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Transcripts from multiple genes can associate with the same SC-35 domain. (A) One focus of lamin A/C RNA (red) associates with the edge of an accumulation of COL1A1 transcripts (green), which serves as a marker for an SC-35 domain. (B) Triple labeling also shows that transcripts from ACTB (green) and COL1A2 (red) accumulate within the same SC-35 domain (blue). (C) Chromosome 7 territories detected with a whole chromosome paint (red) contact 3–4 SC-35 domains (green) per nucleus. Bars, 5 μm.
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fig2: Transcripts from multiple genes can associate with the same SC-35 domain. (A) One focus of lamin A/C RNA (red) associates with the edge of an accumulation of COL1A1 transcripts (green), which serves as a marker for an SC-35 domain. (B) Triple labeling also shows that transcripts from ACTB (green) and COL1A2 (red) accumulate within the same SC-35 domain (blue). (C) Chromosome 7 territories detected with a whole chromosome paint (red) contact 3–4 SC-35 domains (green) per nucleus. Bars, 5 μm.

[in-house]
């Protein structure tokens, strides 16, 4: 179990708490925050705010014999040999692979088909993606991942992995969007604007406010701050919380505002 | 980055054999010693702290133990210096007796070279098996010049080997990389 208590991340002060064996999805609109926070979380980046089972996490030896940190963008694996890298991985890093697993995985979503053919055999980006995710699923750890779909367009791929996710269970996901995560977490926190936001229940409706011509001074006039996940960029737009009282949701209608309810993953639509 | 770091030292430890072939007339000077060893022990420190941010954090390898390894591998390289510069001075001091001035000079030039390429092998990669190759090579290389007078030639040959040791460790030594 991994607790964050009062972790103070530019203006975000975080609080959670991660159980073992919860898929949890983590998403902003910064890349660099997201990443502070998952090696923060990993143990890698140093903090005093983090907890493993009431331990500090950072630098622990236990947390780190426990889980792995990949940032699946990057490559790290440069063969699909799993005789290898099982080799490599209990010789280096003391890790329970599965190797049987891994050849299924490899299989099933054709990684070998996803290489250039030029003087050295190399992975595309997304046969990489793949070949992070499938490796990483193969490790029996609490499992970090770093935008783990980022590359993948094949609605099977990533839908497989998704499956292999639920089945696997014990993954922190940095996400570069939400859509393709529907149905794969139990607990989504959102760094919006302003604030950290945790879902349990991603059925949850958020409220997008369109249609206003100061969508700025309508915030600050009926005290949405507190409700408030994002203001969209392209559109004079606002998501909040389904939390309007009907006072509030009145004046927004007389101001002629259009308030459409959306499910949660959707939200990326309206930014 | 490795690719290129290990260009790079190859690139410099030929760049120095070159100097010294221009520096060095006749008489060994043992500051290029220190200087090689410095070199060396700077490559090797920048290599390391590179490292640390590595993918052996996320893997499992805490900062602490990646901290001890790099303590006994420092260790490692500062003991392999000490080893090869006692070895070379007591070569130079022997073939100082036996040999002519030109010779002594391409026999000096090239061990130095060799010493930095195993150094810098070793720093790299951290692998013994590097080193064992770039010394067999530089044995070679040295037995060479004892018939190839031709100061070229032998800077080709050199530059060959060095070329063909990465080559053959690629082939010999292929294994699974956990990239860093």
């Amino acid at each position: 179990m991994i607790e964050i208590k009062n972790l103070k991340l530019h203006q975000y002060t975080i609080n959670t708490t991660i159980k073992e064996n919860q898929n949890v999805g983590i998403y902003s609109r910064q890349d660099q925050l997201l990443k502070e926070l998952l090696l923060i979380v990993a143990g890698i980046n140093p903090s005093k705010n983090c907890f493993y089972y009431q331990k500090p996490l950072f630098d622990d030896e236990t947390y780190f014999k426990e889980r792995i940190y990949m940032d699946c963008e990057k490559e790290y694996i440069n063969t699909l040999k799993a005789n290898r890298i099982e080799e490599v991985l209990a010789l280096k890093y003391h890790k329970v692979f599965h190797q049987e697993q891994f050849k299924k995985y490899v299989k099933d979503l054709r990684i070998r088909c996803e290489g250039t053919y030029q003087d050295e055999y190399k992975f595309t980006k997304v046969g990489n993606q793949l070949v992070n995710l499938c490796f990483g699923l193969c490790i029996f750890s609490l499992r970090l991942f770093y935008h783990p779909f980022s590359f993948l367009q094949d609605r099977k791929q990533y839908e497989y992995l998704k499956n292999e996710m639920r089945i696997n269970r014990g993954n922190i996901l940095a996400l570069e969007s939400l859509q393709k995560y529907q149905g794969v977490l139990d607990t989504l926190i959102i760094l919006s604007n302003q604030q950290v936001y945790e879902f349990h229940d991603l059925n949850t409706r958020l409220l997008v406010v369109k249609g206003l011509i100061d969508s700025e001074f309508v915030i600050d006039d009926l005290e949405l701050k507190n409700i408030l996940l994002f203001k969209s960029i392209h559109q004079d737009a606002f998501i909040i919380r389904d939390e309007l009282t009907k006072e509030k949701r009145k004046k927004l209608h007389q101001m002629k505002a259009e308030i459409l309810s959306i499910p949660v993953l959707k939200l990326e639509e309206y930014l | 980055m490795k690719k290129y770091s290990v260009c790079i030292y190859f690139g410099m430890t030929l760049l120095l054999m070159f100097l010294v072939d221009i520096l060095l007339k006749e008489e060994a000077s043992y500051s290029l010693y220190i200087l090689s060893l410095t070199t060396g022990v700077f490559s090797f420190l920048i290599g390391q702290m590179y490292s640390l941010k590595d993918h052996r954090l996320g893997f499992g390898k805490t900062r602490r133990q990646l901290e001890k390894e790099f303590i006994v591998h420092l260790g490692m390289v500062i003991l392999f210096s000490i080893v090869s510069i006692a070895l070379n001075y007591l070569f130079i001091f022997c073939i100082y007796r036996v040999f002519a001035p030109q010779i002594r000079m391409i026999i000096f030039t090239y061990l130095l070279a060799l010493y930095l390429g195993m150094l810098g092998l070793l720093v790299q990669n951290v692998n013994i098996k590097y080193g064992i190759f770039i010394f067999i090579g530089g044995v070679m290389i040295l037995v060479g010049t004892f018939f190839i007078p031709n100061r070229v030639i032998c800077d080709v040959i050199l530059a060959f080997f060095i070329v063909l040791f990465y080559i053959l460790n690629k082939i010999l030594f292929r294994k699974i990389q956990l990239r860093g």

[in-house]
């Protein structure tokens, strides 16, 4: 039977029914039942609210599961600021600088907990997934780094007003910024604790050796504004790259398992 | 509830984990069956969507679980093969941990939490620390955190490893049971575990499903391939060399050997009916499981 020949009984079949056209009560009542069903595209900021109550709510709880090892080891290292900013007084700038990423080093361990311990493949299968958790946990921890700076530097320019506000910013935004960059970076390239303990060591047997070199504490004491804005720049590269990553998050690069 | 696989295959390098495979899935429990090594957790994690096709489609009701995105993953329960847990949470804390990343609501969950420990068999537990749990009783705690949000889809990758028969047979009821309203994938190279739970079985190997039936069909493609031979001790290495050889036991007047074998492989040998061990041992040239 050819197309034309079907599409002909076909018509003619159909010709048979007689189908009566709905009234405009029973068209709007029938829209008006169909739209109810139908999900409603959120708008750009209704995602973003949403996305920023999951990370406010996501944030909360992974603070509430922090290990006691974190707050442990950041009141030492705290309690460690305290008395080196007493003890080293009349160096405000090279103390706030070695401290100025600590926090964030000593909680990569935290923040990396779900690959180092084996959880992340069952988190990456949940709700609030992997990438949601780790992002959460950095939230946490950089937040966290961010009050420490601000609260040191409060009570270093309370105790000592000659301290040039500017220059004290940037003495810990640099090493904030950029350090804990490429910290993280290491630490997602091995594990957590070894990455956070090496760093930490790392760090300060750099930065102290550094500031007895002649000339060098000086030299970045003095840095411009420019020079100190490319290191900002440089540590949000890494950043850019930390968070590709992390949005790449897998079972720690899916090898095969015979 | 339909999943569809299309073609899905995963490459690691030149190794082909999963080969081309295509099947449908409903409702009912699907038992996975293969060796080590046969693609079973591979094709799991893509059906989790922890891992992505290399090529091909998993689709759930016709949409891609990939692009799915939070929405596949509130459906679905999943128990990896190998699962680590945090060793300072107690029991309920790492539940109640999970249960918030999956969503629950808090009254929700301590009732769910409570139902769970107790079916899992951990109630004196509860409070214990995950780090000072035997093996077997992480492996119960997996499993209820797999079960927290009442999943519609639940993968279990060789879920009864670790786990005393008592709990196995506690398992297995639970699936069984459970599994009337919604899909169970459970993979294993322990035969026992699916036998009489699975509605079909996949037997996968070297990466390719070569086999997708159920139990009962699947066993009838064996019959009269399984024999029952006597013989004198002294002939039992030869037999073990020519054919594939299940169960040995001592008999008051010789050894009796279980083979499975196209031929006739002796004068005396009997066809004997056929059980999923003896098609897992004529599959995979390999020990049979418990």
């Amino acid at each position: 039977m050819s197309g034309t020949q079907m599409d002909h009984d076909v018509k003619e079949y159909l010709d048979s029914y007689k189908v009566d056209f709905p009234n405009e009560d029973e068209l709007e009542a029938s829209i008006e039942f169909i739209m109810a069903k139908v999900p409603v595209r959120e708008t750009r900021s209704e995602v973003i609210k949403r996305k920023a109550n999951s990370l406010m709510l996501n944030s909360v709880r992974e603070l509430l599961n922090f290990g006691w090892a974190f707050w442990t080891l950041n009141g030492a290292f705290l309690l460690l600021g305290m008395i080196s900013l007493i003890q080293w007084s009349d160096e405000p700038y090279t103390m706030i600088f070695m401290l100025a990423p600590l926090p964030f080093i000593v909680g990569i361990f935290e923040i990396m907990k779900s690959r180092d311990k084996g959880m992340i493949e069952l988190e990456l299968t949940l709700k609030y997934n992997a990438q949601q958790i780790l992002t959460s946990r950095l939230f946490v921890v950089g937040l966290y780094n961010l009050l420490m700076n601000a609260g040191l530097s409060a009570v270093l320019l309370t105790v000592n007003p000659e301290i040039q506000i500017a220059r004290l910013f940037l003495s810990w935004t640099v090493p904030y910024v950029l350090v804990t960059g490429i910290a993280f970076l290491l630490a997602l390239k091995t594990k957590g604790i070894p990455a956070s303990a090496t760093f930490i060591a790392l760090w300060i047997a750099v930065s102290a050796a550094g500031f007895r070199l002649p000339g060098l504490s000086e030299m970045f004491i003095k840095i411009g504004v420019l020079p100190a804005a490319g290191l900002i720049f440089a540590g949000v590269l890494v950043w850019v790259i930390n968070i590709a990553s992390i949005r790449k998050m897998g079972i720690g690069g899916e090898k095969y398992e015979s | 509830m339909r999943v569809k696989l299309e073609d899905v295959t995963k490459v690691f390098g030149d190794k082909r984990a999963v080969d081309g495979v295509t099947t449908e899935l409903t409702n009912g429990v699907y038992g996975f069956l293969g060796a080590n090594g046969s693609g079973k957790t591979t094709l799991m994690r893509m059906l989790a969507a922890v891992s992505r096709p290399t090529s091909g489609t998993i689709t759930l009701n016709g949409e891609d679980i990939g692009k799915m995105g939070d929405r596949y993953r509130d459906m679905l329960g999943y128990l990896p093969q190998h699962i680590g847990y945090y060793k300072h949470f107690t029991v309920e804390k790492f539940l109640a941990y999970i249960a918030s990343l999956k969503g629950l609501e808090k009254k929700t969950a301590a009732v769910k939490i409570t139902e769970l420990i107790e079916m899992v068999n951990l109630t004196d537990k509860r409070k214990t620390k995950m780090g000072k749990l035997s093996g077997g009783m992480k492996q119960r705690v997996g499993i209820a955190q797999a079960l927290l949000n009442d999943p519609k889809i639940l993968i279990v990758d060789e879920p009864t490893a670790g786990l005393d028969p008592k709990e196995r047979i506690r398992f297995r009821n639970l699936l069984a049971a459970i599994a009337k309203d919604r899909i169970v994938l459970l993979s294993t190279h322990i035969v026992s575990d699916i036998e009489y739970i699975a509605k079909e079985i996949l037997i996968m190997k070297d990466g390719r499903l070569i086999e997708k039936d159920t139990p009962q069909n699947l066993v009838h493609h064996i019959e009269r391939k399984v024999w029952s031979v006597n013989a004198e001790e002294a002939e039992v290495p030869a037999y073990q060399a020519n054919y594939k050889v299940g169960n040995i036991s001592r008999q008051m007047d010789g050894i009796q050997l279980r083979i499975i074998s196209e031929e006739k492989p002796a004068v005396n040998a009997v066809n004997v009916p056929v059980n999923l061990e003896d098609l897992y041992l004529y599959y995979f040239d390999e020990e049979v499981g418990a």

Mentions: Are the COL1A1 and COL1A2 genes associated with one common or two closely abutting structures? These genes, which are restricted to the SC-35 domain edge, both produce transcripts that accumulate within the domain interior (Xing et al., 1995; Shopland et al., 2002). We found that their transcripts can intermingle within the same SC-35 domain (Fig. 1 B), demonstrating that they occupy a common structure. This was also observed for COL1A2 and β-actin (ACTB) transcripts (Fig. 2 B, see following section). Three-dimensional deconvolution to remove out of focus light further confirmed these observations (Fig. 1 C; see also Video 1, available at http://www.jcb.org/cgi/content/full/jcb.200303131/DC1). These data provide direct evidence that SC-35 domains are structures around which multiple mRNA-encoding genes cluster, and which contain multiple mRNAs. The COL1A1 and COL1A2 genes provide the most rigorous test of our hypothesis because they produce very highly expressed and heavily spliced nuclear RNA accumulations (Smith et al., 1999), which could be thought more likely to generate the appearance of a “domain” from an individual gene (Huang and Spector, 1996). However, these findings directly demonstrate that even in these cases, there are multiple genes clustered with each individual domain.